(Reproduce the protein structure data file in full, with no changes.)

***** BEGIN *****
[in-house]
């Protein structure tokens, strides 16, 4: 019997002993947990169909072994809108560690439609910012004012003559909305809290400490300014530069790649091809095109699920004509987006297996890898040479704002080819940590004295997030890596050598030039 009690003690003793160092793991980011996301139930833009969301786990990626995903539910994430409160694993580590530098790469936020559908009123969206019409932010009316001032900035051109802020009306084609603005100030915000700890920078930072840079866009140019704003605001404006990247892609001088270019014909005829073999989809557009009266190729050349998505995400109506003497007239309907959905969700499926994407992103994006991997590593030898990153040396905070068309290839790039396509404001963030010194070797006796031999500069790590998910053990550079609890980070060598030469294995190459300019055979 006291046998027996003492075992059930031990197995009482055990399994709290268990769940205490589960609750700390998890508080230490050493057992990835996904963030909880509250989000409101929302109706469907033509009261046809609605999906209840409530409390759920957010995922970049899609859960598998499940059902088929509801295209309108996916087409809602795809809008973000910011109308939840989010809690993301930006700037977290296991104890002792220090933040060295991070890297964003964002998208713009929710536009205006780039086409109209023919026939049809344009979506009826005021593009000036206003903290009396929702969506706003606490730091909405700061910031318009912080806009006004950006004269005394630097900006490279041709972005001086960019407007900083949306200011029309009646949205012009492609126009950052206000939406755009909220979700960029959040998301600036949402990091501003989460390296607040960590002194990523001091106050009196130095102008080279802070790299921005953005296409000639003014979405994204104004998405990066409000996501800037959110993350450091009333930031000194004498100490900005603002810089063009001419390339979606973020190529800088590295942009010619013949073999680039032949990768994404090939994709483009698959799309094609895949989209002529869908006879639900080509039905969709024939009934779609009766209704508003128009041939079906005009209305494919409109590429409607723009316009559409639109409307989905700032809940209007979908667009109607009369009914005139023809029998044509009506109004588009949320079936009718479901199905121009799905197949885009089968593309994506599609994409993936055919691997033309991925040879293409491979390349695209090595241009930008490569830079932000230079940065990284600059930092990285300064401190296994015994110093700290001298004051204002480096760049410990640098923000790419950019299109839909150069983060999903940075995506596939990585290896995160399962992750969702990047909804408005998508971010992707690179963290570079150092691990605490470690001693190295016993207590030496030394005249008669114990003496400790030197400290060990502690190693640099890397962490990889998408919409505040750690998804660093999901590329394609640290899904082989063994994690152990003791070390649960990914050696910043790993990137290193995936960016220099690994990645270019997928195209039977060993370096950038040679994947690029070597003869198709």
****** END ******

[in-house]
């Protein structure tokens, strides 16, 4: 019997002993947990169909072994809108560690439609910012004012003559909305809290400490300014530069790649091809095109699920004509987006297996890898040479704002080819940590004295997030890596050598030039 009690003690003793160092793991980011996301139930833009969301786990990626995903539910994430409160694993580590530098790469936020559908009123969206019409932010009316001032900035051109802020009306084609603005100030915000700890920078930072840079866009140019704003605001404006990247892609001088270019014909005829073999989809557009009266190729050349998505995400109506003497007239309907959905969700499926994407992103994006991997590593030898990153040396905070068309290839790039396509404001963030010194070797006796031999500069790590998910053990550079609890980070060598030469294995190459300019055979 006291046998027996003492075992059930031990197995009482055990399994709290268990769940205490589960609750700390998890508080230490050493057992990835996904963030909880509250989000409101929302109706469907033509009261046809609605999906209840409530409390759920957010995922970049899609859960598998499940059902088929509801295209309108996916087409809602795809809008973000910011109308939840989010809690993301930006700037977290296991104890002792220090933040060295991070890297964003964002998208713009929710536009205006780039086409109209023919026939049809344009979506009826005021593009000036206003903290009396929702969506706003606490730091909405700061910031318009912080806009006004950006004269005394630097900006490279041709972005001086960019407007900083949306200011029309009646949205012009492609126009950052206000939406755009909220979700960029959040998301600036949402990091501003989460390296607040960590002194990523001091106050009196130095102008080279802070790299921005953005296409000639003014979405994204104004998405990066409000996501800037959110993350450091009333930031000194004498100490900005603002810089063009001419390339979606973020190529800088590295942009010619013949073999680039032949990768994404090939994709483009698959799309094609895949989209002529869908006879639900080509039905969709024939009934779609009766209704508003128009041939079906005009209305494919409109590429409607723009316009559409639109409307989905700032809940209007979908667009109607009369009914005139023809029998044509009506109004588009949320079936009718479901199905121009799905197949885009089968593309994506599609994409993936055919691997033309991925040879293409491979390349695209090595241009930008490569830079932000230079940065990284600059930092990285300064401190296994015994110093700290001298004051204002480096760049410990640098923000790419950019299109839909150069983060999903940075995506596939990585290896995160399962992750969702990047909804408005998508971010992707690179963290570079150092691990605490470690001693190295016993207590030496030394005249008669114990003496400790030197400290060990502690190693640099890397962490990889998408919409505040750690998804660093999901590329394609640290899904082989063994994690152990003791070390649960990914050696910043790993990137290193995936960016220099690994990645270019997928195209039977060993370096950038040679994947690029070597003869198709």